Speakers at a seminar in Dhaka on April 20 underscored the need for inclusive education to include persons with autism, especially women and girls, in the mainstream of education system.
Society for the Welfare of Autistic Children (SWAC) organised the seminar titled ‘Empowerment of women and female children even if they are with autism’ at the Bangladesh Shilpakala Academy auditorium in the city, marking the 11th World Autism Awareness Day and Month.
News agency United News of Bangladesh (UNB) was the media partner of the event.
Addressing the programme as the chief guest, Primary and Mass Education Minister Advocate Mostafizur Rahman said inclusive education is needed to bring individuals with autism under the mainstream education system. “At least one residential school at the thana level can play an important role to this end,” he said.
Mentioning that there is a need for special teachers for children with special needs, the minister said the government is sensitive towards the children with autism and it has taken many initiatives for their welfare.
Security Services Division Secretary Farid Uddin Ahmed Chowdhury said it is a constitutional right of these individuals to get recognised as citizens.
He also said the affluent section of society must come forward alongside the government’s efforts to work for autism.
Noting that the number of children with autism is on the rise, Election Commission Secretary Helal Uddin Ahmed urged the Primary and Mass Education Minister to establish specialised schools at the district level to ensure education for them.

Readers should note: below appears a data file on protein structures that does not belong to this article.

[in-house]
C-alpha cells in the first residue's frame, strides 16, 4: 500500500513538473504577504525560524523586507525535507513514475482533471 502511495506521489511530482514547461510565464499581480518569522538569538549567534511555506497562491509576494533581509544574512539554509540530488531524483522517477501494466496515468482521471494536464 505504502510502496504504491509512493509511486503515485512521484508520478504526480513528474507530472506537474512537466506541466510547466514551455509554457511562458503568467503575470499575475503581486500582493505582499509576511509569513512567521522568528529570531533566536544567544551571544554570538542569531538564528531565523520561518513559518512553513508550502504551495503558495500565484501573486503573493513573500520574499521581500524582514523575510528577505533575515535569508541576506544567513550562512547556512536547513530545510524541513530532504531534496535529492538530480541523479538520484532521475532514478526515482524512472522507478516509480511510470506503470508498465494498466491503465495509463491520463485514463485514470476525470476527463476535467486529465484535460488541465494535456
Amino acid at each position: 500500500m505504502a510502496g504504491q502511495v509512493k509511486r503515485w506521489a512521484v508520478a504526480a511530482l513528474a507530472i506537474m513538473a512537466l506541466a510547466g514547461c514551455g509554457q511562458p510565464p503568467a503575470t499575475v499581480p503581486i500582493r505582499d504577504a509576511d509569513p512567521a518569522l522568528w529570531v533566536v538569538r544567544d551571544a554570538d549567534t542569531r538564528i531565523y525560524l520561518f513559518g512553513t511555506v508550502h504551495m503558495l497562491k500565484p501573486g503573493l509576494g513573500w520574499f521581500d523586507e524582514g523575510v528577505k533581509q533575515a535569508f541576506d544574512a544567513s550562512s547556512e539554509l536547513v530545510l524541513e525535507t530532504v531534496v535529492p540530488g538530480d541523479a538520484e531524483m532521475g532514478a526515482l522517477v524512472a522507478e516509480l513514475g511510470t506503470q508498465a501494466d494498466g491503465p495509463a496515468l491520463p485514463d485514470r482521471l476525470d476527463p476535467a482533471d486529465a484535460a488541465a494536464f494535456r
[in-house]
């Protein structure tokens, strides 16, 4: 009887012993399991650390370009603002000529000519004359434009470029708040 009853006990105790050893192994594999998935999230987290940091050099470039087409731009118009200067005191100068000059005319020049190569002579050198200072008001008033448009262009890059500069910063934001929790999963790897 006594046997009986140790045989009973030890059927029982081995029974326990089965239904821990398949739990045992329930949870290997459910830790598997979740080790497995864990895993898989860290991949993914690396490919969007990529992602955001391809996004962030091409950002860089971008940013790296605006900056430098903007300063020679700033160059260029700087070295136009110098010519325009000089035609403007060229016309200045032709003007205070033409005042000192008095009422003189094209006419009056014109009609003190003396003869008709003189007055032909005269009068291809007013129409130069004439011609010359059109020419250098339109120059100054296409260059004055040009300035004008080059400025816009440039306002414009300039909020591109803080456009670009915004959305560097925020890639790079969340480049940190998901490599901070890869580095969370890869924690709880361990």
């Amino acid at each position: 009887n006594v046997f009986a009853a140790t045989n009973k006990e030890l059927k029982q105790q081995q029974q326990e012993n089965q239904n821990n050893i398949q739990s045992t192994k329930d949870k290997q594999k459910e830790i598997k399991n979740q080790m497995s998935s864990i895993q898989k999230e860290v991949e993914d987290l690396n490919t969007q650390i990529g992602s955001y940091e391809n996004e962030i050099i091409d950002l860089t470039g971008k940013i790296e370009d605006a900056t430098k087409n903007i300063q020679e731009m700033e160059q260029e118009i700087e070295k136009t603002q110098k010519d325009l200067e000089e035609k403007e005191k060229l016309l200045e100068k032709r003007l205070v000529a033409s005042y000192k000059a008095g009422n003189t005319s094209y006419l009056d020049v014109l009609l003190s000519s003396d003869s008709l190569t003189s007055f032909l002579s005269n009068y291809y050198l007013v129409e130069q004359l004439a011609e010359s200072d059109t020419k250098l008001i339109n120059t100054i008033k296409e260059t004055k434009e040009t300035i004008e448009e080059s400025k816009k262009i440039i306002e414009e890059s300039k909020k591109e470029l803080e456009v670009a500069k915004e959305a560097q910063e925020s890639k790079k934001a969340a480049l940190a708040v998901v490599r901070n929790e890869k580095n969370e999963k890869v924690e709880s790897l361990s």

Chairperson of Neuro-Development Disability Protection Trustee Board Prof Dr Mohammod Golam Rabbani said children with autism are all unique and differently abled. “Though male children have four times more prone to autism, their female counterparts are more vulnerable to different challenges,” he said.
Mentioning that autism is nothing unnatural, member of Board of Trustee of Chittagong Independent University and director of Bangla TV Amin Helaly said, “The United Nations has taken steps to create awareness about it and although Bangladesh is not a developed country, it keeps special allocation in the national budget for the development of persons with autism.”
Additional Secretary to the Social Welfare Ministry Sushant Kumar Pramanik called for working hard for the development of these children.
Describing autism as a barrier to brain development, SWAC Secretary Sabina Hossain in her welcome speech said persons with autism can have a better life and enter the mainstream if they are properly taken care of.
SWAC Chairperson Subarna Chakma presided over the programme.
The discussion session was followed by a musical and cultural event where the students of SWAC performed different performances including musical performance, rhymes recitation, drama and many others.
SWAC has been working heart and soul for the last 18 years to develop quality education, training and variety of services and facilities for individuals with autism.
It has a plan to build a SWAC Village and its own campus with residential facility to ensure a safe, caring enjoyable environment where kids with autism can thrive and grow towards independence.
The main vision of SWAC is to build up an autism-friendly world where all individuals with autism will have equal rights, participation and opportunities in every aspect of life, integrate into all mainstream activities and lead meaningful lives with dignity and respect that they deserve.